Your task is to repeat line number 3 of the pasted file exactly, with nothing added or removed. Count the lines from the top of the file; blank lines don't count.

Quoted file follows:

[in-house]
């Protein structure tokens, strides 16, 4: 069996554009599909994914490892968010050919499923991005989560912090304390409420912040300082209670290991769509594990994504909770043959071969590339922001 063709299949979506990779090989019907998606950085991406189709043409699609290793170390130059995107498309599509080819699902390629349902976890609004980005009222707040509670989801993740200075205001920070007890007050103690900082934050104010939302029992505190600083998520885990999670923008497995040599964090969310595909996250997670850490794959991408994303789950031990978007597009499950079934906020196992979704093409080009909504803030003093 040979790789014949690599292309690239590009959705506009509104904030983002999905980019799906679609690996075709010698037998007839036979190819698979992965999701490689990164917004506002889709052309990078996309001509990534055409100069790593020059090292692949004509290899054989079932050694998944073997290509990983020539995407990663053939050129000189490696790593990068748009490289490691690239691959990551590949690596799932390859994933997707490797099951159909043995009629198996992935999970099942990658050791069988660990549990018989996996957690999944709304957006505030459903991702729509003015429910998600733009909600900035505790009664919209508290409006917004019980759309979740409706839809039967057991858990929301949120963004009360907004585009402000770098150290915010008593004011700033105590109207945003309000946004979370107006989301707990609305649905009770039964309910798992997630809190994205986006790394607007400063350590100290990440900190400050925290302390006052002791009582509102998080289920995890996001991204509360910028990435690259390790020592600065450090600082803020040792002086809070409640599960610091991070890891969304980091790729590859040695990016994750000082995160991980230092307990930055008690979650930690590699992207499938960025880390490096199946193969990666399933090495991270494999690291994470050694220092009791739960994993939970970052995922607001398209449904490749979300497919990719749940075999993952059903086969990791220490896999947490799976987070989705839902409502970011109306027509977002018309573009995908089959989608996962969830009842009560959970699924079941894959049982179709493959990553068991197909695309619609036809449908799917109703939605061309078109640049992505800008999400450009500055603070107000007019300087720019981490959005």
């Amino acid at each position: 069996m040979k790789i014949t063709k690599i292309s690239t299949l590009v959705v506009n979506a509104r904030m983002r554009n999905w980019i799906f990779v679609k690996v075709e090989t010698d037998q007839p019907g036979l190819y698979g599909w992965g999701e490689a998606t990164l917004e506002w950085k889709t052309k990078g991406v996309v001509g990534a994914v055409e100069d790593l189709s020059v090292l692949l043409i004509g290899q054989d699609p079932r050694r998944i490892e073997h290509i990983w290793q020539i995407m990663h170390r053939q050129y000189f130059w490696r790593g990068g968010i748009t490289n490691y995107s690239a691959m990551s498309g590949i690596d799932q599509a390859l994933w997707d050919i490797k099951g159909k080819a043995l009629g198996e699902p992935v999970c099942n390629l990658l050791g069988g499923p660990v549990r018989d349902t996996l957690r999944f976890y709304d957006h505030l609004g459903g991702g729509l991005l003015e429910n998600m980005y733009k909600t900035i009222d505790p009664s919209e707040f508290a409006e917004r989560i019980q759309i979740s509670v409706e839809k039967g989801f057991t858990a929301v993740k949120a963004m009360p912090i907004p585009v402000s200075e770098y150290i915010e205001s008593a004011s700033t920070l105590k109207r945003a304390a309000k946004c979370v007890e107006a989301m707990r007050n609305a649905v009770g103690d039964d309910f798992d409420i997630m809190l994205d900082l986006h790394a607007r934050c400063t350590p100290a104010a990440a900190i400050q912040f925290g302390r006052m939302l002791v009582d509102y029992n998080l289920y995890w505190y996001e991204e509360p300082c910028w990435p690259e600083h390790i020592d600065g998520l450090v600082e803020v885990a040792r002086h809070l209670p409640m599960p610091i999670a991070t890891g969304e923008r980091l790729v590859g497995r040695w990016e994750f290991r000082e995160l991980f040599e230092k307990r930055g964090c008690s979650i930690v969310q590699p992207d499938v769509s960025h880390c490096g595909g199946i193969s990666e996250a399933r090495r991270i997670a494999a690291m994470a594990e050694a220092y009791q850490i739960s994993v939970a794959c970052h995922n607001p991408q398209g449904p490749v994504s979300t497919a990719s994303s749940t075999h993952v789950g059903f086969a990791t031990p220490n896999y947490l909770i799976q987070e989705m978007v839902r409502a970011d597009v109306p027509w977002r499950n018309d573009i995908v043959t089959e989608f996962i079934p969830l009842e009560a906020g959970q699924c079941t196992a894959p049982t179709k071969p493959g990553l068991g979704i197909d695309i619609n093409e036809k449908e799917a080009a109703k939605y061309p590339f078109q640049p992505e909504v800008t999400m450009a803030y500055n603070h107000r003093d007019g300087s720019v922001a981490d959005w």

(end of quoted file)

């Amino acid at each position: 069996m040979k790789i014949t063709k690599i292309s690239t299949l590009v959705v506009n979506a509104r904030m983002r554009n999905w980019i799906f990779v679609k690996v075709e090989t010698d037998q007839p019907g036979l190819y698979g599909w992965g999701e490689a998606t990164l917004e506002w950085k889709t052309k990078g991406v996309v001509g990534a994914v055409e100069d790593l189709s020059v090292l692949l043409i004509g290899q054989d699609p079932r050694r998944i490892e073997h290509i990983w290793q020539i995407m990663h170390r053939q050129y000189f130059w490696r790593g990068g968010i748009t490289n490691y995107s690239a691959m990551s498309g590949i690596d799932q599509a390859l994933w997707d050919i490797k099951g159909k080819a043995l009629g198996e699902p992935v999970c099942n390629l990658l050791g069988g499923p660990v549990r018989d349902t996996l957690r999944f976890y709304d957006h505030l609004g459903g991702g729509l991005l003015e429910n998600m980005y733009k909600t900035i009222d505790p009664s919209e707040f508290a409006e917004r989560i019980q759309i979740s509670v409706e839809k039967g989801f057991t858990a929301v993740k949120a963004m009360p912090i907004p585009v402000s200075e770098y150290i915010e205001s008593a004011s700033t920070l105590k109207r945003a304390a309000k946004c979370v007890e107006a989301m707990r007050n609305a649905v009770g103690d039964d309910f798992d409420i997630m809190l994205d900082l986006h790394a607007r934050c400063t350590p100290a104010a990440a900190i400050q912040f925290g302390r006052m939302l002791v009582d509102y029992n998080l289920y995890w505190y996001e991204e509360p300082c910028w990435p690259e600083h390790i020592d600065g998520l450090v600082e803020v885990a040792r002086h809070l209670p409640m599960p610091i999670a991070t890891g969304e923008r980091l790729v590859g497995r040695w990016e994750f290991r000082e995160l991980f040599e230092k307990r930055g964090c008690s979650i930690v969310q590699p992207d499938v769509s960025h880390c490096g595909g199946i193969s990666e996250a399933r090495r991270i997670a494999a690291m994470a594990e050694a220092y009791q850490i739960s994993v939970a794959c970052h995922n607001p991408q398209g449904p490749v994504s979300t497919a990719s994303s749940t075999h993952v789950g059903f086969a990791t031990p220490n896999y947490l909770i799976q987070e989705m978007v839902r409502a970011d597009v109306p027509w977002r499950n018309d573009i995908v043959t089959e989608f996962i079934p969830l009842e009560a906020g959970q699924c079941t196992a894959p049982t179709k071969p493959g990553l068991g979704i197909d695309i619609n093409e036809k449908e799917a080009a109703k939605y061309p590339f078109q640049p992505e909504v800008t999400m450009a803030y500055n603070h107000r003093d007019g300087s720019v922001a981490d959005w």